Review question

# If $y=(x^2+1)/(x^2-a^2)$, then $y$ cannot take which values? Add to your resource collection Remove from your resource collection Add notes to this resource View your notes for this resource

Ref: R8765

## Solution

Show that, if $y=\dfrac{x^2+1}{x^2-a^2},$ $y$ takes all real values twice, except those for which $-\dfrac{1}{a^2}\le y\le 1$.

Since $y$ is a function of $x^2$ rather than just $x$ we can show that in general $y(x)=y(-x)$ by substituting and simplifying:

\begin{align*} y(-x)&=\dfrac{(-x)^2+1}{(-x)^2-a^2} \\ &=\dfrac{x^2+1}{x^2-a^2}\\ &=y(x). \end{align*}

This tells us that where $y$ exists and $x \neq -x$ then $y$ values are repeated.

As $x \rightarrow a \quad x^2-a^2 \rightarrow 0$ so $y \rightarrow \pm \infty$.

Since $x^2+1\geq1 \quad y\neq 0$ so there are some values that $y$ cannot take and we must find them.

Rearranging $y=\dfrac{x^2+1}{x^2-a^2}$, we arrive at $x^2=\dfrac{a^2y+1}{y-1}.$

Since $x$ is real $x^2 \geq 0$ so a $y$-value is impossible if and only if $\dfrac{a^2y+1}{y-1} < 0$.

So when is $\dfrac{a^2y+1}{y-1} < 0$?

If $y-1$ is positive, then $a^2y+1<0 \implies y < -\dfrac{1}{a^2}$, which is impossible, since $y > 1$.

On the other hand, if $y-1$ is negative (that is if $y<1$), then $a^2y+1>0 \implies y > -\dfrac{1}{a^2}$, so we have $-\dfrac{1}{a^2}<y<1$.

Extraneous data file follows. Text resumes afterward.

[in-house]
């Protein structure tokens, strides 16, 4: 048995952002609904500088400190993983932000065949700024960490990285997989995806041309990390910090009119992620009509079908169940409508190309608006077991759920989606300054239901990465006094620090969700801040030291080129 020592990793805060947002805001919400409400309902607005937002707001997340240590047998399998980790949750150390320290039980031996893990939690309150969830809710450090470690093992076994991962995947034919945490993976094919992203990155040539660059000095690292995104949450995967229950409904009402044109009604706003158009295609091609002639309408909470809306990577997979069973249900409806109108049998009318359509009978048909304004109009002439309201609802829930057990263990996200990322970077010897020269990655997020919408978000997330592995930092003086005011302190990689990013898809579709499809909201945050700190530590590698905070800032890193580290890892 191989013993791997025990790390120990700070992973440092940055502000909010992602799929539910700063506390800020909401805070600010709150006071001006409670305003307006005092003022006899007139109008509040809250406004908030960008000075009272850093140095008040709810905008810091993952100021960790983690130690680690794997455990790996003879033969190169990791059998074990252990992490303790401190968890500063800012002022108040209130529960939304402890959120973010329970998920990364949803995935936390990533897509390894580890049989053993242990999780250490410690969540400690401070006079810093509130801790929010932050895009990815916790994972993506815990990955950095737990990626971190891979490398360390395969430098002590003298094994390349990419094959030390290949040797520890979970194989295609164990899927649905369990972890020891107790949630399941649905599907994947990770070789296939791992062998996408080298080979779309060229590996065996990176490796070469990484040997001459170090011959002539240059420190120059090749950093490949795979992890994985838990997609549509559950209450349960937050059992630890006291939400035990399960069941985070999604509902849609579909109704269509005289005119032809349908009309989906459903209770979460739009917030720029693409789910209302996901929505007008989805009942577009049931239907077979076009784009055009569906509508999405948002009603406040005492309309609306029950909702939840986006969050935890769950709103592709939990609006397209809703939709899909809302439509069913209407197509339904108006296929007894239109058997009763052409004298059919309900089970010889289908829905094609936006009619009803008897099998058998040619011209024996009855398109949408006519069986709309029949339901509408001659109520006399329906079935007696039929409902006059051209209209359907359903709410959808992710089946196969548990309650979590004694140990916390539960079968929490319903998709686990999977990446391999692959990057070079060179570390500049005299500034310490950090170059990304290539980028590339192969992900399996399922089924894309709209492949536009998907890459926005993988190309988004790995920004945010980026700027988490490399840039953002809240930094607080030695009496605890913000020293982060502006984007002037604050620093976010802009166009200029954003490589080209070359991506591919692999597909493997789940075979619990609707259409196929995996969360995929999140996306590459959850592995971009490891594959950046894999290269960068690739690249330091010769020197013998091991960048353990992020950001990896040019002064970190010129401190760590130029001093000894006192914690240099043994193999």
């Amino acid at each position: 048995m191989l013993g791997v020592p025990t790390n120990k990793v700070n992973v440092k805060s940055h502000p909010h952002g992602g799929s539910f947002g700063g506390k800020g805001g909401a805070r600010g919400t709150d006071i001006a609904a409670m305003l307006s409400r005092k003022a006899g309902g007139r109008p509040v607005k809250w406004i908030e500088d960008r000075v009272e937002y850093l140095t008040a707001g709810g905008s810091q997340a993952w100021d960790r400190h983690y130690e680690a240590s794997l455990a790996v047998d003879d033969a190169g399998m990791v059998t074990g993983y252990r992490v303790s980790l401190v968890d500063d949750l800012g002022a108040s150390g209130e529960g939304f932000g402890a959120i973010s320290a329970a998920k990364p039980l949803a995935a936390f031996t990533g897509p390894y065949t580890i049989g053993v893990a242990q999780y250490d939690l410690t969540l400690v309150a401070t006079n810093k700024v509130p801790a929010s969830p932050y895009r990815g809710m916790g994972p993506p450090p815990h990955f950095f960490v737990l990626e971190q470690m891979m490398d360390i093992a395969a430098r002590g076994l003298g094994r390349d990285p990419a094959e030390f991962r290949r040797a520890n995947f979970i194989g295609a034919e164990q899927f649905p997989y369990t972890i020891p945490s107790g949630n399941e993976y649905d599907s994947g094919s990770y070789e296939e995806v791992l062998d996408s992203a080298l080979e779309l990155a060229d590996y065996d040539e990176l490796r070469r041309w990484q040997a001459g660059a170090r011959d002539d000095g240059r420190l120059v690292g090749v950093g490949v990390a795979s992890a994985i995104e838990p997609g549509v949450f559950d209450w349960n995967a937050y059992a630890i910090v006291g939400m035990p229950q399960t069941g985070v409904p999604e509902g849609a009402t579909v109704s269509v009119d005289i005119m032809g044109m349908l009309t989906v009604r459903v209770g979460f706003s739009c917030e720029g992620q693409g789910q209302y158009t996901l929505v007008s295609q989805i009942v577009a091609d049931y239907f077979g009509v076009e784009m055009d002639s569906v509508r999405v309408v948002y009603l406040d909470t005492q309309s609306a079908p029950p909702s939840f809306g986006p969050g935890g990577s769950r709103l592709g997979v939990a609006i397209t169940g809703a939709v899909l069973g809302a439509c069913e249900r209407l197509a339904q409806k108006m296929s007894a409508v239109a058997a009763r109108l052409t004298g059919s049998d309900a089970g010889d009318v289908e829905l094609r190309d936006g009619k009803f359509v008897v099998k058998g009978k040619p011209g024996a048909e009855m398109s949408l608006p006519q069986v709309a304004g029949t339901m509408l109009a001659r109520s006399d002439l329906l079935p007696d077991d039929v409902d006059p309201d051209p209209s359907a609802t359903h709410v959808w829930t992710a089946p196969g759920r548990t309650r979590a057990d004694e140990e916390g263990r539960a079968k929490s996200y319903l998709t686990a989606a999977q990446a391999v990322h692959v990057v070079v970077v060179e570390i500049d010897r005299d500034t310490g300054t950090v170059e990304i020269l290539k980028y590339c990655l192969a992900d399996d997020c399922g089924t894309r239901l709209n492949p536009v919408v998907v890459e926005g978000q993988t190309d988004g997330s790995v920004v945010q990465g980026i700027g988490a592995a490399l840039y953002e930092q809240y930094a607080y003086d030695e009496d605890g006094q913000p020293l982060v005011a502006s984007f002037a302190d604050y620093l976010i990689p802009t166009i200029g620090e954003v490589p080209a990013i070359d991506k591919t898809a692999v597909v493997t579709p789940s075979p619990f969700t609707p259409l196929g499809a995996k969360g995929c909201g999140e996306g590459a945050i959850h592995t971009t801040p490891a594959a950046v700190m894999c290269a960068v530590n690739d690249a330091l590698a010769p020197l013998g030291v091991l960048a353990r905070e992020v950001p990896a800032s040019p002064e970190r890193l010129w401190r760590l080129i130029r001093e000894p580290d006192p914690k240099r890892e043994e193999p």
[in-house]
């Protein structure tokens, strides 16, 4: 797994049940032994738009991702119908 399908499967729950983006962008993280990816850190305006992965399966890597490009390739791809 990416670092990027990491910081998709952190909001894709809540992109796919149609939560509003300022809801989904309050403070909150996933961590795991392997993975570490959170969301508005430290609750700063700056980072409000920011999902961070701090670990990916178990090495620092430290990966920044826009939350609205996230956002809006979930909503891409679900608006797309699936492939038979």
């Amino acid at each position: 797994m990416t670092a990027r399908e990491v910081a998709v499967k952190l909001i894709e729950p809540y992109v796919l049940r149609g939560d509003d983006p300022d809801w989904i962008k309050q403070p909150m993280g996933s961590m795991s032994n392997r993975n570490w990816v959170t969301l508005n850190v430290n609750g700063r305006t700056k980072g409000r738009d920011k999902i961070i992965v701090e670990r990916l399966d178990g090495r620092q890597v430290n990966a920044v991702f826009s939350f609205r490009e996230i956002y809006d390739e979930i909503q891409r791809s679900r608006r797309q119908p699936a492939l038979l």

If $y = 1$, then no $x$-values are possible. If $y = -\dfrac{1}{a^2}$, then $x = 0$, but this $y$-value (occurring at the $y$-intercept) is unique (not repeated) and is the position we noted earlier when $x=-x$.

This means that $y$ takes each real value twice, except when $-\dfrac{1}{a^2}\le y\le 1$.

Sketch the curve $y=\dfrac{x^2+1}{x^2-4}$, indicating its asymptotes.

Since $y(x) = y(-x)$, the graph is symmetrical about the $y$-axis (this is an even function). We have vertical asymptotes at $x = \pm a$.

We can calculate the derivative of $y$: $\frac{dy}{dx}=\frac{2x}{x^2-a^2}-\frac{2x(x^2+1)}{(x^2-a^2)^2}=\frac{2x(x^2-a^2-x^2-1)}{(x^2-a^2)^2}=-\frac{2(a^2+1)x}{(x^2-a^2)^2}.$

We see that $y$ has a stationary point at $x=0$.

Moreover, $y$ is decreasing for positive $x$, and increasing for negative $x$, (except at $\pm a$, where the derivative is undefined).

This tells us that $\left(0, -\dfrac{1}{a^2}\right)$ is a local maximum. Also, we can rewrite $y$ as $y=\frac{x^2+1}{x^2-a^2}=\frac{x^2-a^2+1+a^2}{x^2-a^2}=1+\frac{1+a^2}{x^2-a^2},$ and so $y$ tends to $1$ as $x \to \pm \infty$. This all enables us to sketch the curve $y=\dfrac{x^2+1}{x^2-4}$, as below.